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“Lie to my mom?”

Mom
taught you to always tell the truth. But in the context of caring for someone
with memory loss (dementia), honesty may not always be the best policy. There
may be times when the kindest strategy—the one that reduces your loved one’s
anxiety or fear—is to omit the truth or bend it a little. This is called
“therapeutic fibbing.”

When your loved
one is distressed

  • Try distraction first. Put your
    relative’s forgetfulness to work for you by focusing his or her attention on
    something else. For instance, if your dad is persistently asking to see his
    mother, don’t bother explaining that she died decades ago. Instead, validate
    his emotions and meet him in his memories. “You want to see your mother.
    Tell me about your mother.” Shortly, change the subject, even move to a
    different room. Then lead his attention to a favorite activity.
  • Bend the truth. If distraction
    doesn’t engage his attention, you might say, “Your mother is visiting her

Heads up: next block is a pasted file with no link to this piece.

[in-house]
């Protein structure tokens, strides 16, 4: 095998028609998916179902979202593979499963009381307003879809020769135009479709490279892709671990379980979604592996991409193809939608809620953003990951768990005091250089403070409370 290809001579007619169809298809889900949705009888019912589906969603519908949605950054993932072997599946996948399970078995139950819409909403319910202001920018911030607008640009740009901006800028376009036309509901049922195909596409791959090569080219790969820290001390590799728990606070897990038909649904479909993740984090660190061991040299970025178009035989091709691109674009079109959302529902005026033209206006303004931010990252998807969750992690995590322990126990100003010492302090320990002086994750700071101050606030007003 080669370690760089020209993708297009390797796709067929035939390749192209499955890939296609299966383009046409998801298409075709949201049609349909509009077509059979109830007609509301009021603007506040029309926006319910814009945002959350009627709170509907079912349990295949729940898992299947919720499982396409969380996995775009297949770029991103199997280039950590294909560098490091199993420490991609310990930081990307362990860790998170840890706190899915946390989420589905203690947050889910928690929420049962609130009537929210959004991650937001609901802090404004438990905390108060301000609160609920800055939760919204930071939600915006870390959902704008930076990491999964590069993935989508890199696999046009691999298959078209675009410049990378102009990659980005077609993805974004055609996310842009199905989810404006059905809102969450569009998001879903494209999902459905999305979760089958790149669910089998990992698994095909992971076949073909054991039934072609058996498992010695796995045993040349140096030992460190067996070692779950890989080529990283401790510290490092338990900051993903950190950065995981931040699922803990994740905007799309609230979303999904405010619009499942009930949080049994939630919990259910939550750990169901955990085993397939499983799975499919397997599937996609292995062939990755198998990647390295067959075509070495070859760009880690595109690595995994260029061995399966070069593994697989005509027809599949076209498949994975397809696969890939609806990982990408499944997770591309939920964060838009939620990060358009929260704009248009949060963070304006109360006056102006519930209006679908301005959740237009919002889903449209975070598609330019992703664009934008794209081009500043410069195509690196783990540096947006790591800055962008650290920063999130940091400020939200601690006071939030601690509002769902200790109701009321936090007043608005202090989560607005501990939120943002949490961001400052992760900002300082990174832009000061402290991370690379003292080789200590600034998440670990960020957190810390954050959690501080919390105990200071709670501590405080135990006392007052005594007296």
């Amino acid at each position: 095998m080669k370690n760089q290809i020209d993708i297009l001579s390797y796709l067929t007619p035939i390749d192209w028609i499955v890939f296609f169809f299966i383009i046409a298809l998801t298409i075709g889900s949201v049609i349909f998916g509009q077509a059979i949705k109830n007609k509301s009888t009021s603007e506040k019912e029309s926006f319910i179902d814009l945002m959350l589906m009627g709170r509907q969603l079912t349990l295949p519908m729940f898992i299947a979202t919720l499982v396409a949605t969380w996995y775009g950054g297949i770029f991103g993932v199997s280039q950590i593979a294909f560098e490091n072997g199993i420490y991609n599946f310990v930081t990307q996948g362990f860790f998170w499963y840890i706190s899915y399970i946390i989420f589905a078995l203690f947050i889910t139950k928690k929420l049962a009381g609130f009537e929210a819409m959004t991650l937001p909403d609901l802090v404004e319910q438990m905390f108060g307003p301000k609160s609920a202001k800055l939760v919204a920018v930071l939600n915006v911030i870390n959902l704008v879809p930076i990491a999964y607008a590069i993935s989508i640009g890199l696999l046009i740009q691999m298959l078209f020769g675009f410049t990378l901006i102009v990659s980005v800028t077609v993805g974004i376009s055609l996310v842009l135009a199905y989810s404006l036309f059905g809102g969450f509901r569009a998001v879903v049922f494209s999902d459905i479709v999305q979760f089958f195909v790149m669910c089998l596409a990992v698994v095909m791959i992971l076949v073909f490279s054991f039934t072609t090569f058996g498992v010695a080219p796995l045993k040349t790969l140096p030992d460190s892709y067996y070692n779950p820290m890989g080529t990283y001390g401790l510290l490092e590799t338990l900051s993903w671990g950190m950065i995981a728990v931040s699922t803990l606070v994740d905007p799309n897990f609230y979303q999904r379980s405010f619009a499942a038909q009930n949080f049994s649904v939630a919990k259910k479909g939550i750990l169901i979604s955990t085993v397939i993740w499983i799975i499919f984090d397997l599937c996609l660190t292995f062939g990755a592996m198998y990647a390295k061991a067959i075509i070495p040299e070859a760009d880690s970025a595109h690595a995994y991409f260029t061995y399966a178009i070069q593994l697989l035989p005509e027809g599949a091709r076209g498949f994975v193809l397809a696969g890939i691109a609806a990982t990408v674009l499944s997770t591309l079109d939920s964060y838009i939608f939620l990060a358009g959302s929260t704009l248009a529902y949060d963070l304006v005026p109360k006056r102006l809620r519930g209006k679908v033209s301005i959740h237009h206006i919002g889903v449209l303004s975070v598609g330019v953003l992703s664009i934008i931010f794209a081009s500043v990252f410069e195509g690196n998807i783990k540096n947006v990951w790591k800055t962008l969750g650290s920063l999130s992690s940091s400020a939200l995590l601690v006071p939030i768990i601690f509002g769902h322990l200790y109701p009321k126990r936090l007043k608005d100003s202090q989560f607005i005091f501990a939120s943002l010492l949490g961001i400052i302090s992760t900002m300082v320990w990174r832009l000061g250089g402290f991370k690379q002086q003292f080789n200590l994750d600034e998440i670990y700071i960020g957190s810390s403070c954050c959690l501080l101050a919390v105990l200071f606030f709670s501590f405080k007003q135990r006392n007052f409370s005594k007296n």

sister and will come see you tomorrow.” Or, if he wants to drive to the
    store, rather than reminding him that he can’t drive and the car was sold, say,
    “The car is in the shop, Dad. It should be back tomorrow.”
  • Omit the truth. If mom gets
    fretful about going to the doctor, consider: Does she need to know that that’s
    where she’s going? Perhaps instead, go to lunch and then “happen” to
    stop by the doctor’s on the way back. Was anything—other than her anxiety—lost
    in her not knowing ahead of time?

Therapeutic
fibbing may not immediately appeal to you. Simply know it is a proven technique
for relieving distress and bringing a confused loved one back to a state of
tranquility. The underlying principle is that your relative benefits more from
feeling safe and calm than from knowing “the truth.”

Not sure about therapeutic fibbing?
We at Debra Levy Eldercare Associates understand. As the Metro DC experts in family caregiving, we know that therapeutic fibbing is often difficult for family members. Give us a call at 301-593-5285. There are many ways to ease distress in a person with dementia. We can help. Let’s start the conversation.